We then bussed into the city, found our AirBnB (our first time using it), met up with our friend Robyn who had arrived one day early, and headed into town. It’s never a mystery what my first desired stop is. img_1737

Got to visit the new flagship store. But since I own 3 jackets, a shell, a hat and a t-shirt, there really wasn’t anything compelling to buy. So I bought a pair of socks.

We walked more through town, which just feels like home at this point. Like seeing City Hall. img_1733

The Christmas decorations are up, and since there are only 5.5 hours of light now, they get to be lit up a great deal. img_1738

Ellen had picked a tapas place that Ben had recommended to us, Tapas Barinn. Fairly traditional tapas, a good amount of fish offered.

We were supposed to do a Northern lights tour tonight, but it was canceled due to the weather. Although the lights were a big part of coming in November instead of our traditional summer visits, we had read that the weather can be uncooperative, so you shouldn’t have your heart set on seeing them. So we don’t. We have two more shots the next two nights, but we’ll see what happens.

We have museums scheduled for tomorrow and the Golden Circle tour for Saturday. On the way home from dinner, we had to walk by the hot dog stand made famous by Bill Clinton. img_1739

Hope everyone back home is having a happy Thanksgiving!


Denmark/Iceland Day 10: Home and Wrap-Up


You can wake up in Reykjavik and 6 hours later be back in DC. We had a smooth trip home, not much really to report. Filed for our VAT refund, spent some remaining Icelandic currency in the duty-free shot (saving some for Ben and Courtney’s New Year’s Trip), grabbed a quick bite in the Icelandic Air lounge and flew home. Global Entry helped smooth the process although the longest wait was for the luggage to come (but it did!). We had parked at a nearby hotel using Spot Hero, just $30 for 10 days.


We liked Denmark. It didn’t have the natural beauty of Norway or the people warmth of Sweden, but the people were nice and accessible, it was easy to get around, both with public transport and driving.

Ellen, as always, gets huge praise for her trip planning skills. We worked well together, changing our itinerary for the first time I remember, to drive further and see more.  Aarhus was the highlight of Denmark for me, and that was the city we added.

Technology wise, US chip credit cards worked well. We got a BarclayCard with a pin specifically so we could use a card in automated machines (gas pumps, parking meters, etc), and it helped out in several cases. We had good experiences with SIM cards in both Denmark and Iceland. Spoiled so much that our 1/2 day in Sweden felt jarring that we didn’t have data. Impressed that Waze continued to direct us in Malmo even when we lost data coverage.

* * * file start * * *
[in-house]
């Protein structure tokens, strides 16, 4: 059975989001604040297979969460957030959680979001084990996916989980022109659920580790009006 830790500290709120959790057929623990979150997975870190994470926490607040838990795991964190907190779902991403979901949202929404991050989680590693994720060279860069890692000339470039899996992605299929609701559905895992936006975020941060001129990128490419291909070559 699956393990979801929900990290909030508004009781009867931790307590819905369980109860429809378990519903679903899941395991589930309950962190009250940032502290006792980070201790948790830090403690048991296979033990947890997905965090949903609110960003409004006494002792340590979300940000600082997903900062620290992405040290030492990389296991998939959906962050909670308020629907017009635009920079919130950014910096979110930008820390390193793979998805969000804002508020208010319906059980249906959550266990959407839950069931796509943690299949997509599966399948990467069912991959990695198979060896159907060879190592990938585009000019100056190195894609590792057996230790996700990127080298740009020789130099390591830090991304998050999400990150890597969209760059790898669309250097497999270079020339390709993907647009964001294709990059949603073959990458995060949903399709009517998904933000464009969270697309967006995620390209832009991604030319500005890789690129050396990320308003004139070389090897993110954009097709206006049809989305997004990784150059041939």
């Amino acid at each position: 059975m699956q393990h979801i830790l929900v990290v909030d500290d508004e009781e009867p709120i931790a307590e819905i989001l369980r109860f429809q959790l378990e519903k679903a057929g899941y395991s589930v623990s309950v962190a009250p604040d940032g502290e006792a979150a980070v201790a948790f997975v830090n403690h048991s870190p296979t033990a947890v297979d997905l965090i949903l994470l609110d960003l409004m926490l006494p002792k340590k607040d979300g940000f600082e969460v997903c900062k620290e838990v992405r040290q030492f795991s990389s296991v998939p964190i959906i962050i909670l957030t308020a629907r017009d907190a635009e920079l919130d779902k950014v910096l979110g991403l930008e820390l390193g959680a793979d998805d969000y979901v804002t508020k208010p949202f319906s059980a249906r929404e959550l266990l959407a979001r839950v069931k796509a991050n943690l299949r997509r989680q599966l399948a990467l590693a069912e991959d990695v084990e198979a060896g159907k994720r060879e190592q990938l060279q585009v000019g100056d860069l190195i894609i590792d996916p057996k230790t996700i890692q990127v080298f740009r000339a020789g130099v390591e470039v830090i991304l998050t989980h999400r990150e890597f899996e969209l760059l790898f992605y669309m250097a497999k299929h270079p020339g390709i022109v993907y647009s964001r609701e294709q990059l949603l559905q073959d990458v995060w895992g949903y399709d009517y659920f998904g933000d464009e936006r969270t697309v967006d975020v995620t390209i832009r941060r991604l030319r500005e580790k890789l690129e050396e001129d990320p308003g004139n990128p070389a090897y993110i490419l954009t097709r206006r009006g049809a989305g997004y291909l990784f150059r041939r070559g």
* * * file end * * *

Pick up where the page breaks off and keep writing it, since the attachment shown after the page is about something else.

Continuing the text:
Found a great use case for the Apple Watch. When trying to find a store or restaurant, instead of carrying the phone around for directions, I used Apple Maps and then put my phone in my pocket. The watch then displayed the directions and tapped appropriately when it was time to turn. It worked well and felt much safer not to have the phone out.

We did notice that many establishments have added surcharges on credit cards in general or foreign cards specifically. Still better than carrying a lot of cash, but there always seems to be some gotcha to get travelers to cough up more.

We used Tripadvisor and Yelp to help select restaurants, and that produced some great meals. That and we repeated meals at The Little Apothecary in Copenhagen and Icelandic Fish & Chips in Reykjavik.

Iceland was as wonderful as always. It was nice to have a car and do the traveling on our own. That allowed us to pick our sites and visit towns and restaurants too small for even a 16 person tour group to visit.

We had some of our best conversations with locals in stores, especially Skagen in Aaarhus, Thomas Sabo in Malmo and 66° North in Reykjavik. We ask questions of the retailers and find they are more than willing to share some of their background and viewpoints to interested travelers.

The biggest advantage of travel in my opinion is how it opens your eyes. Not just to how others live, but taking you out of what your normal is. Things like air conditioning. Copenhagen doesn’t have it because it is rarely hot, but when it is (like when we visit), they deal with it. The stores, the restaurants, the subway cars were hot. But when a rail car is unairconditioned in DC, all of a sudden #hotcar is trending. We are spoiled in the US, with comfort, big cars, and huge portion sizes. At many restaurants, a soda or sparkling water was 250ml, a little over 8 ounces. And that was it. No free refills. And you made it last because it was already $4.

I hope to keep that perspective with me of seeing the world differently and challenging the normalcy we get used to.

Thanks for reading along, I’ve enjoyed the questions and comments. If you enjoyed it (and got this far), do me a favor and like on Facebook or WordPress, or favorite on Twitter, just so I know you were reading.

Until our next big trip, which is….CUBA!